You may want to read my previous post on day 1 of Yggdrasil 2008, while you’re at it.
Day 2 of Yggdrasil 2008 started off with a set of workshops. I had signed up for a workshop on creative collaboration, lead by Eivind Mølster and Kjersti Corneliussen from Making Waves. It was a nice introduction to strategic concept development as a way to integrate business and user needs within a limited solution space. Our mission impossible was to develop an overall communication concept for “matpakker” (Norwegian lunch packs), making teenagers realize that “matpakker” is both tasty, healthy and cool. Working with branding and communication on such a high level reminds me about the wide applicability of user experience.
Knowing when to apply the right UX method is a skill worth perfecting. Øyvind Brande-Lien from Objectware gave us a seemingly complete walk through his UX toolbox. Referring to the analysis-synthesis bridge model, he described a large set of methods for user observation, interviews, workshop techniques, user stories, personas and prototyping. I especially liked the Super-story, the mother of all user stories. It can be a short cartoon that communicates your solution to the initial problem(s), in a simplified and non-technical way that even your boss may understand.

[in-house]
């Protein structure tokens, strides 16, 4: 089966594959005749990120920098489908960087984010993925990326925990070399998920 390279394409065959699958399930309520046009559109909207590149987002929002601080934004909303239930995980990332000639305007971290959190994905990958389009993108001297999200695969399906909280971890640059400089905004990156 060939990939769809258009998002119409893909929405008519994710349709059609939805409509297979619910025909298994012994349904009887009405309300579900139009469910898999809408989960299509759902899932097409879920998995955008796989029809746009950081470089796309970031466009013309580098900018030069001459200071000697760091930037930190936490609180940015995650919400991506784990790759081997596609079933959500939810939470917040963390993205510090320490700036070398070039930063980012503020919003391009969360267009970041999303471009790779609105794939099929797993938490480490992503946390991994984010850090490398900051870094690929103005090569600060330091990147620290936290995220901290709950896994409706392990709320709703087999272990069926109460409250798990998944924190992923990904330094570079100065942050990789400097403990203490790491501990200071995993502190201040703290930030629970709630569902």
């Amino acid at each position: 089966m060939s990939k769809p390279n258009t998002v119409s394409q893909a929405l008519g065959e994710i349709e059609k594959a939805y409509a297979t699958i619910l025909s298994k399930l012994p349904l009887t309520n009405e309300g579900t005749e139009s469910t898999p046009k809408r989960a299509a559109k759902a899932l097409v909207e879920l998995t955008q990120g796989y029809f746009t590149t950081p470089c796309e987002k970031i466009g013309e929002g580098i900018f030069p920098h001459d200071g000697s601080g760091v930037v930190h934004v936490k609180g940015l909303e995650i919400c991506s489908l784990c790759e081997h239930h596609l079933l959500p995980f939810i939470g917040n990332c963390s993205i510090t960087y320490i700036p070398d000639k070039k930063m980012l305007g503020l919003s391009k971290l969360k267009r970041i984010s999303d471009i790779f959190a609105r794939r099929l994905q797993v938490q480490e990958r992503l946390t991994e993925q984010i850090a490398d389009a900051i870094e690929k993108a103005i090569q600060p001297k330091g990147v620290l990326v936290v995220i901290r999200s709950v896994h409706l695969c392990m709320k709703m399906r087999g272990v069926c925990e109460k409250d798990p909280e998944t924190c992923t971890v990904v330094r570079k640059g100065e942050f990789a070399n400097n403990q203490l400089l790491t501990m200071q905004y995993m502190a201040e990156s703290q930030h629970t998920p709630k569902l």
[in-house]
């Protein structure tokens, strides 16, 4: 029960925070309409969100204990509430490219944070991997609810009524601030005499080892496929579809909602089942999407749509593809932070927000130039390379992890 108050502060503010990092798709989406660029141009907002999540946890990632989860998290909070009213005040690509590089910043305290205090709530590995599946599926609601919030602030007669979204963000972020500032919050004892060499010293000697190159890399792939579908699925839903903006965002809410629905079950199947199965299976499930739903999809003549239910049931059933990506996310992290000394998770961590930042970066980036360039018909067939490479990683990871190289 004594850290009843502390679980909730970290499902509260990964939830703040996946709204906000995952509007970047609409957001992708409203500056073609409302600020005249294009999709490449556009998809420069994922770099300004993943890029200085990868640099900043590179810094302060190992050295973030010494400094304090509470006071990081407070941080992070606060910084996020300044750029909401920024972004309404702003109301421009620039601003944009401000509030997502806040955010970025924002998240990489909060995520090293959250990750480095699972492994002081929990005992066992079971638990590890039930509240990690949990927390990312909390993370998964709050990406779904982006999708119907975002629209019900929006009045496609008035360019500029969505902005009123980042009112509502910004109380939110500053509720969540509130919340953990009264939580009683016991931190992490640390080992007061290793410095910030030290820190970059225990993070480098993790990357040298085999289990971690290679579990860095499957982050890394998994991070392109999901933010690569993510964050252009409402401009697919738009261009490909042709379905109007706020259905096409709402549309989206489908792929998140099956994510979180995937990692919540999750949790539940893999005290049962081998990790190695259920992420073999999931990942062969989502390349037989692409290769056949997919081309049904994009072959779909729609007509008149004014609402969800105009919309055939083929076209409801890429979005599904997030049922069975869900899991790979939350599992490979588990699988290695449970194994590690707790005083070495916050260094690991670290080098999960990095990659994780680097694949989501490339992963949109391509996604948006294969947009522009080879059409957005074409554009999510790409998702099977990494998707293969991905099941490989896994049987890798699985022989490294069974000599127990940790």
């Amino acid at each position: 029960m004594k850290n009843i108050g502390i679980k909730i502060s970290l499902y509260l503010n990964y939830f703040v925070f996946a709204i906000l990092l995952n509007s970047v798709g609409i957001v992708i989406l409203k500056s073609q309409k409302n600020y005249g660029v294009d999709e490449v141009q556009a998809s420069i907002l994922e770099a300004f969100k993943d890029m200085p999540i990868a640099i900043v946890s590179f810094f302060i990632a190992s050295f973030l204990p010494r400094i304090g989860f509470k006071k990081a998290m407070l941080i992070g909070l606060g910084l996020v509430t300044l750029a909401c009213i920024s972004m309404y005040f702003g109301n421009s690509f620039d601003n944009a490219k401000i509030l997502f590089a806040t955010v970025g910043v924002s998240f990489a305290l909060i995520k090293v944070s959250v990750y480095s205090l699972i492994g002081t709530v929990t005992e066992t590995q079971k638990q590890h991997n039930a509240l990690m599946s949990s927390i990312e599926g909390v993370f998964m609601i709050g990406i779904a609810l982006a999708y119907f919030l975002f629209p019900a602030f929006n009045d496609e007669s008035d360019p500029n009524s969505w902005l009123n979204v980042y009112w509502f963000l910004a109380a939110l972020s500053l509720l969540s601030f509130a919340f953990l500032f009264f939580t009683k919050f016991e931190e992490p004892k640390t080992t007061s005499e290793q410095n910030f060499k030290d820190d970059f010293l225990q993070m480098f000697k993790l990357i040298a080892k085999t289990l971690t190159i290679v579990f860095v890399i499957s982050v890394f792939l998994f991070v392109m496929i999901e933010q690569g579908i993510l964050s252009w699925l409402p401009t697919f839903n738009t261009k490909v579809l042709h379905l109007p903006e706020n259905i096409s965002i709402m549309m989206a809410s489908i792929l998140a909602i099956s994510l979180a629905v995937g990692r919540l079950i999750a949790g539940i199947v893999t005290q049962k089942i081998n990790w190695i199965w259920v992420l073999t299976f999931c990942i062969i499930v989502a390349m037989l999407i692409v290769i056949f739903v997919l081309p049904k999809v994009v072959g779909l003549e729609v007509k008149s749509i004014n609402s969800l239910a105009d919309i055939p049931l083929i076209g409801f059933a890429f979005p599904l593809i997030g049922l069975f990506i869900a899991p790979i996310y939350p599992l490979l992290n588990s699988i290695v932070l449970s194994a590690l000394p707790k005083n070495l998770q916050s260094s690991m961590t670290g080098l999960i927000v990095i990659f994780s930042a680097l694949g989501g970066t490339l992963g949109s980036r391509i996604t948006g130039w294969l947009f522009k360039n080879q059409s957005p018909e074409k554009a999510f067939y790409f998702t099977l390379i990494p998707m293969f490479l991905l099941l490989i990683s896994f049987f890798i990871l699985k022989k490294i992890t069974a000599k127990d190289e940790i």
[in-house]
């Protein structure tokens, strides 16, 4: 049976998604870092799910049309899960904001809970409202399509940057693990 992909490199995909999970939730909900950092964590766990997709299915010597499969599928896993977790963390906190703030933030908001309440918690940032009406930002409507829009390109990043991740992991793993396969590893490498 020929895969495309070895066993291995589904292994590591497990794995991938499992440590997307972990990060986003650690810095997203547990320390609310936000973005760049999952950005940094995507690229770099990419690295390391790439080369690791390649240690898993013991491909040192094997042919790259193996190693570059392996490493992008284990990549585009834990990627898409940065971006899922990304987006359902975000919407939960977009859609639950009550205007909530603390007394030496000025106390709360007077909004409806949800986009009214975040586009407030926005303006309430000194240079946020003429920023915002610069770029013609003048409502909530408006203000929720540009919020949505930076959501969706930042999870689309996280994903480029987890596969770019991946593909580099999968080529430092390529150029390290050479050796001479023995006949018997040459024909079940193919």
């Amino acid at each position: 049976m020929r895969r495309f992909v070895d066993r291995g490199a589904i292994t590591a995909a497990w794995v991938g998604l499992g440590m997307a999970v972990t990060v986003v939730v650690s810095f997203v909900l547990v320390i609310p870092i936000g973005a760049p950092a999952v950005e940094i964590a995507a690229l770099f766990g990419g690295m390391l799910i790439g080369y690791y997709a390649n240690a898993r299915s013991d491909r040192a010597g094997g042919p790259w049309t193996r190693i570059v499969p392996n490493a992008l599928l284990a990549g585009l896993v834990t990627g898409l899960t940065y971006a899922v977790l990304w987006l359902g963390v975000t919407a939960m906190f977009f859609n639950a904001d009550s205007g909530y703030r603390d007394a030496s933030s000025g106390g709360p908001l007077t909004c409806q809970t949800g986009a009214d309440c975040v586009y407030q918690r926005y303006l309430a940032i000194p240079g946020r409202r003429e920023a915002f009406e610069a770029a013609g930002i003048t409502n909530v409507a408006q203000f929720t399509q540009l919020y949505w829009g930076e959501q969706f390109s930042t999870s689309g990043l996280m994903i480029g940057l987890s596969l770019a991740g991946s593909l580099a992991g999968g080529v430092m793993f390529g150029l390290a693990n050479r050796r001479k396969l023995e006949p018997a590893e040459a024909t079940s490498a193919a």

User-driven prototyping may be a suitable term for “Min drømmearbeidsflate” (My dream workspace), a technique presented by Kristin Halvorsen, also working for Objectware. The idea is simple; let users design their own user interface with yellow sticky notes. I think it may be a great way to tap into their implicit knowledge, with a risk of creating unrealistic expectations.
The usability of software help texts was the topic of Scott DeLoach’s end key note presentation. Scott claims that we do use software documentation, even though we don’t like it. Help text should ideally provide quick answers, examples (especially for exceptional use cases), short stepwise procedures, and reasons (eg. why we ask for your birth date).
Scott briefly mentioned contextual links as a possible entry point for documentation. It makes sense to present help where help is needed, and to provide links between related help topics. I wish Scott had said a few words about search interfaces for end-user documentation, as well. How well does a basic two-term query work in terms of disambiguating the user’s need for help? What parameters can you include in the relevance model? That may be the topic of another Searchnuggets blog post.
I’ll update this post with links to presentations as they are published online. Meanwhile, read other commentaries on Yggdrasil 2008: